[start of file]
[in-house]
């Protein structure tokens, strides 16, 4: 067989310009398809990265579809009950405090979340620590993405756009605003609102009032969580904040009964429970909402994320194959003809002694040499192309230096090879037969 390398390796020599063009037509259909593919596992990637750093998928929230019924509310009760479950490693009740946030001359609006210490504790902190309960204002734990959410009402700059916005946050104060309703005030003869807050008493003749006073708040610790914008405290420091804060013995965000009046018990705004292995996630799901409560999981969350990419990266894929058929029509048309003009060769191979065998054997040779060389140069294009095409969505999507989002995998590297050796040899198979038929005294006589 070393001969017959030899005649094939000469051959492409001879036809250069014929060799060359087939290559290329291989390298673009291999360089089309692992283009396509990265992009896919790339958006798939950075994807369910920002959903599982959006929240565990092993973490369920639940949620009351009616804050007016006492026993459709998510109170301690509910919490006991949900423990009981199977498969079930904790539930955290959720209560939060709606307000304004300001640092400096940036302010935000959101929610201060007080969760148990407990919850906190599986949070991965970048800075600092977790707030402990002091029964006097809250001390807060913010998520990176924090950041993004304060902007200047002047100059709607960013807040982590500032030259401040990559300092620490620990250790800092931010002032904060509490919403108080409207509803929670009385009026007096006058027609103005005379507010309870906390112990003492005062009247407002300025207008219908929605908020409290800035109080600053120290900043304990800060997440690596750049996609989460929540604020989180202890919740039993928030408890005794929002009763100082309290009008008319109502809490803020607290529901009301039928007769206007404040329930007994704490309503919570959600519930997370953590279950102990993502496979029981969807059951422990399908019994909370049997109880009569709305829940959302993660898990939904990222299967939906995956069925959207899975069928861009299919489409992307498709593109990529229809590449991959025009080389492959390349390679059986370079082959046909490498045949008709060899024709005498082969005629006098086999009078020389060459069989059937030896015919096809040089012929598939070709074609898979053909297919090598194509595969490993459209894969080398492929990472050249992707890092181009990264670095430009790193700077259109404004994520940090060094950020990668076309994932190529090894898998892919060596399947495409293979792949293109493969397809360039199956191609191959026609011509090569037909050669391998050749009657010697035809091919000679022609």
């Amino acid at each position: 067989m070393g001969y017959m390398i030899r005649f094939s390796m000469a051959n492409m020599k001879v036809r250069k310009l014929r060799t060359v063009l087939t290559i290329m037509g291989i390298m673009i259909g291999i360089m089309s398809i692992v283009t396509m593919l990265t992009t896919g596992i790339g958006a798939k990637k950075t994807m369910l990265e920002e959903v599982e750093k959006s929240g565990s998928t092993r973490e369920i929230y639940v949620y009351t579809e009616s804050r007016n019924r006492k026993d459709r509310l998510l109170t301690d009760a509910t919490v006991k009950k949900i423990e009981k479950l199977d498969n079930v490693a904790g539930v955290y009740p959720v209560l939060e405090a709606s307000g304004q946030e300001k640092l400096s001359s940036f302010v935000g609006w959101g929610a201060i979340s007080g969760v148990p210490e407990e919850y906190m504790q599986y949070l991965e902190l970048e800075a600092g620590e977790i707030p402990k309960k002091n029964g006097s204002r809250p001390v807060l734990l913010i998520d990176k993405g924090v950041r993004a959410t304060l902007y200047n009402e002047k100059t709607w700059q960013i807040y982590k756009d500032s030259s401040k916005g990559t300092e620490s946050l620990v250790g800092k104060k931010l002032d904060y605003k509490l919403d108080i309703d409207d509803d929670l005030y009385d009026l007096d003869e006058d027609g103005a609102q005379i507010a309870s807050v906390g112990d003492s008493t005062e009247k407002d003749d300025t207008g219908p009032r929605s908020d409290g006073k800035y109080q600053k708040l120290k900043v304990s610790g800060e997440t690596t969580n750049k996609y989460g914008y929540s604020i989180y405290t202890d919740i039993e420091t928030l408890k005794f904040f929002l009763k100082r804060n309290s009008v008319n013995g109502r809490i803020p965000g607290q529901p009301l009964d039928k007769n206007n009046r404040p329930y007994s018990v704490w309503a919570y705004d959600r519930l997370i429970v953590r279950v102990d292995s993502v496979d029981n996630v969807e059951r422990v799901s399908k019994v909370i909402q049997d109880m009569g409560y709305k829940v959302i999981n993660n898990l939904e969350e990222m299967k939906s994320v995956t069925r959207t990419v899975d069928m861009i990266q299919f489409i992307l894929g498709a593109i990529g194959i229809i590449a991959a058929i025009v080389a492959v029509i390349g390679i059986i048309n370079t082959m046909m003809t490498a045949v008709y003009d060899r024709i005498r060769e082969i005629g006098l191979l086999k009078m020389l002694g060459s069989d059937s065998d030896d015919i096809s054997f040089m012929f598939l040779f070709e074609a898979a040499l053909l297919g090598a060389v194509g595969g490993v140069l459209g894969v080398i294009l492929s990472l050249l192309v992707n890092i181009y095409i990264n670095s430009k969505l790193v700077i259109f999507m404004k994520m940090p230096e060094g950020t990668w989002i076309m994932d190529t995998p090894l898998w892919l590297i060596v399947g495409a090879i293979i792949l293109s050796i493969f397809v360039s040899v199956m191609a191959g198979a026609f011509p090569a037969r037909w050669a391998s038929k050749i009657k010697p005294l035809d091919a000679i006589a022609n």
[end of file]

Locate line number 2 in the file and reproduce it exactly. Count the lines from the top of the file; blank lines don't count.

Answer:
């Protein structure tokens, strides 16, 4: 067989310009398809990265579809009950405090979340620590993405756009605003609102009032969580904040009964429970909402994320194959003809002694040499192309230096090879037969 390398390796020599063009037509259909593919596992990637750093998928929230019924509310009760479950490693009740946030001359609006210490504790902190309960204002734990959410009402700059916005946050104060309703005030003869807050008493003749006073708040610790914008405290420091804060013995965000009046018990705004292995996630799901409560999981969350990419990266894929058929029509048309003009060769191979065998054997040779060389140069294009095409969505999507989002995998590297050796040899198979038929005294006589 070393001969017959030899005649094939000469051959492409001879036809250069014929060799060359087939290559290329291989390298673009291999360089089309692992283009396509990265992009896919790339958006798939950075994807369910920002959903599982959006929240565990092993973490369920639940949620009351009616804050007016006492026993459709998510109170301690509910919490006991949900423990009981199977498969079930904790539930955290959720209560939060709606307000304004300001640092400096940036302010935000959101929610201060007080969760148990407990919850906190599986949070991965970048800075600092977790707030402990002091029964006097809250001390807060913010998520990176924090950041993004304060902007200047002047100059709607960013807040982590500032030259401040990559300092620490620990250790800092931010002032904060509490919403108080409207509803929670009385009026007096006058027609103005005379507010309870906390112990003492005062009247407002300025207008219908929605908020409290800035109080600053120290900043304990800060997440690596750049996609989460929540604020989180202890919740039993928030408890005794929002009763100082309290009008008319109502809490803020607290529901009301039928007769206007404040329930007994704490309503919570959600519930997370953590279950102990993502496979029981969807059951422990399908019994909370049997109880009569709305829940959302993660898990939904990222299967939906995956069925959207899975069928861009299919489409992307498709593109990529229809590449991959025009080389492959390349390679059986370079082959046909490498045949008709060899024709005498082969005629006098086999009078020389060459069989059937030896015919096809040089012929598939070709074609898979053909297919090598194509595969490993459209894969080398492929990472050249992707890092181009990264670095430009790193700077259109404004994520940090060094950020990668076309994932190529090894898998892919060596399947495409293979792949293109493969397809360039199956191609191959026609011509090569037909050669391998050749009657010697035809091919000679022609």